So, now let me return to the Fund's raison d'être. Anjani Trivedi recently published a Bloomberg article entitled 'Hedge Funds Will Be Collateral Damage in Japan'. The crux of her argument is that in a new world where cash is king, Japan's asset-rich companies suddenly look prescient and well-managed. Resilience rather than efficiency will be the order of the day, with Western activists' obsession with squeezing dividends out of their prey looking more short sighted and irrelevant by the moment. As the first line of her article says: 'So long, activists. No one's giving you any cash back, at least not anytime soon.'

These points are well made. I accept the global pandemic has supplied some timely ammunition to defensive strategies seeking to justify large chunks of cash on company balance sheets. However, there is still a difference between comfortable operational buffers and holding vastly excess capital. NAVF's charter has never depended on smash and grab tactics, we are investors focused on the long-term and interested in growing value together with the managements of our portfolio companies. The intrinsic worth of our holdings may be protected by their asset backing (as has been shown since we launched) but it will be augmented by unlocking their untapped earning power or demonstrating the lack of it. This will be achieved over time by aligning managements' interests in what are, after all, exclusively 'salaryman' controlled entities with our own.

Our portfolio is diverse and offers a variety of levers to pull to reveal value. We have no initial need to be confrontational or to demand to be 'shown the money'. Our key strategy is premised on getting restricted stock into the hands of managers; in helping executives to think like us, rather than trying to repel us. This was always the plan and, in this respect, Covid-19 has actually changed nothing, except, perhaps, to provide us with a better platform from which to launch our campaign.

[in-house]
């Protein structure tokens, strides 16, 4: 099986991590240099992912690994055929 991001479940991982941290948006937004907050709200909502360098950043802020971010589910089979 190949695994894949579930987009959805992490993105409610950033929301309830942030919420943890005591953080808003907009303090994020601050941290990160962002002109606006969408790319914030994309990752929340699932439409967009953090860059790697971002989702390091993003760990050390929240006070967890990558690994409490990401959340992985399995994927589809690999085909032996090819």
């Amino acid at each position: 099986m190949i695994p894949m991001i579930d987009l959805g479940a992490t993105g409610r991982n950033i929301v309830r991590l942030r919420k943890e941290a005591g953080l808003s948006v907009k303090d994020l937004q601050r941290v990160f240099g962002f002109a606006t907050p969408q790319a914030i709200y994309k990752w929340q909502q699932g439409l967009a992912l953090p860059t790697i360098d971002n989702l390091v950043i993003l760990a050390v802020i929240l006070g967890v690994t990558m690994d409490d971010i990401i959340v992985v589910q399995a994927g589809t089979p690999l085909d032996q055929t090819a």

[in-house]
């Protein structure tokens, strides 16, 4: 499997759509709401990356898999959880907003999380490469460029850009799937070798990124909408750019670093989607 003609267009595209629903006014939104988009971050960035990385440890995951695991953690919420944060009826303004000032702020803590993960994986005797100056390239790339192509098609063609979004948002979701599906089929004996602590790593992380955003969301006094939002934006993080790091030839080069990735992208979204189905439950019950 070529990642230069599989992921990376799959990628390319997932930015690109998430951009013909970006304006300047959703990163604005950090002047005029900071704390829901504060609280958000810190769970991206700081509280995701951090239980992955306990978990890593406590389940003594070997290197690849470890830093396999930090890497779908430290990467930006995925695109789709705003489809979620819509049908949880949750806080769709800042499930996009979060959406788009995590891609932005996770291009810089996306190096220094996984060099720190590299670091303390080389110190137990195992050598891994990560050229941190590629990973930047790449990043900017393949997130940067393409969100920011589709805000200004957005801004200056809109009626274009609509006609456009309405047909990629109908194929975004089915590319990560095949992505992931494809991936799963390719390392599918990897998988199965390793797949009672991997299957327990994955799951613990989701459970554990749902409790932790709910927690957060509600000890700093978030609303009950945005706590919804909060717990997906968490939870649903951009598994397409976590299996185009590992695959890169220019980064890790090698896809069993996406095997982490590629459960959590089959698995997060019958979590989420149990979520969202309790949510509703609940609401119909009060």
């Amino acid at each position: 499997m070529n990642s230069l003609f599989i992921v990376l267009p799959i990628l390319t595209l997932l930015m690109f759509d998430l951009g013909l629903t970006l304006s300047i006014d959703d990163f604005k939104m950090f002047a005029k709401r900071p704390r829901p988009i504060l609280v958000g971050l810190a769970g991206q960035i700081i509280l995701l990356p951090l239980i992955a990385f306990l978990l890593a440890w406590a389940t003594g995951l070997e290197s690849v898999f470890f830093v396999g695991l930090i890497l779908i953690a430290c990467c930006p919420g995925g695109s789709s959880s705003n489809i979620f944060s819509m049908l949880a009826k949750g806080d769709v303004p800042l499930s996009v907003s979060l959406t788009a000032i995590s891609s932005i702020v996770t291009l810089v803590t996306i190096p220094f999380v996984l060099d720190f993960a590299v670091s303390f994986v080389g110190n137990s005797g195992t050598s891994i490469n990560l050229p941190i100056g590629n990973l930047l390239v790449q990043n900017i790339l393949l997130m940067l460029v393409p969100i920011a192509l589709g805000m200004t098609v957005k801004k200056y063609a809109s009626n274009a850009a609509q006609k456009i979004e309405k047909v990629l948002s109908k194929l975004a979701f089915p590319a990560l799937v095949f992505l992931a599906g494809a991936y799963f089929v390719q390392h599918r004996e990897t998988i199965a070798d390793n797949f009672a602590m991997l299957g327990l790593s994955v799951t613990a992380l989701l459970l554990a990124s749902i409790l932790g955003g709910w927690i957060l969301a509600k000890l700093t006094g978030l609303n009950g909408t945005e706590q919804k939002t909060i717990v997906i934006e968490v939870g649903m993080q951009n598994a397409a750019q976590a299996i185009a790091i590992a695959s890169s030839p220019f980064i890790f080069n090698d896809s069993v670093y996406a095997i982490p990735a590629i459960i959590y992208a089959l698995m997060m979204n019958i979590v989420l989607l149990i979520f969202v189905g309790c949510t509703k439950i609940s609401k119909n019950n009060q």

All in good time. Let's get the money invested first.
Posted at 01/7/2020 02:45 by rambutan2
NAVF aims to provide shareholders with attractive capital growth through its investment in a focused portfolio of quoted Japanese securities.

Rising Sun Management believes that corporate governance reforms have created the right circumstances and environment for activist investors to successfully engage with publicly traded companies in Japan to improve shareholder returns.

The company's activist strategies, include:

Communication and dialogue with management teams and boards (including management meetings and letters and presentations to the board);

Putting representatives of the company on the board of investee companies;

Making shareholder proposals. Shareholders who hold three per cent. or more of a company’s voting rights for at least six months can demand that directors call extraordinary general meetings regarding any matter that the shareholder calling the meeting is entitled to vote on under Japanese law;

Collective engagement with other shareholders;

Partnerships within the industry as well as turnaround specialists; and

Tender offer bids, typically as part of a consortium of other investors.
Posted at 01/7/2020 02:42 by rambutan2
The Company invests in a highly concentrated portfolio of shares issued by listed or traded companies which have the majority of their operations in, or revenue derived from, Japan and which the investment adviser deems attractive and undervalued and where (i) cash constitutes a significant proportion of the investee company’s market cap; and (ii) the relevant company has no controlling or majority shareholders.

Rising Sun Management (“Rising Sun”) will be the investment adviser to NAVF and will be led by James Rosenwald who has over 40 years’ experience investing in Asia and is co-founder and managing partner of which has a strong track record investing in Japanese equities.

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Nippon Active Value share price data is direct from the London Stock Exchange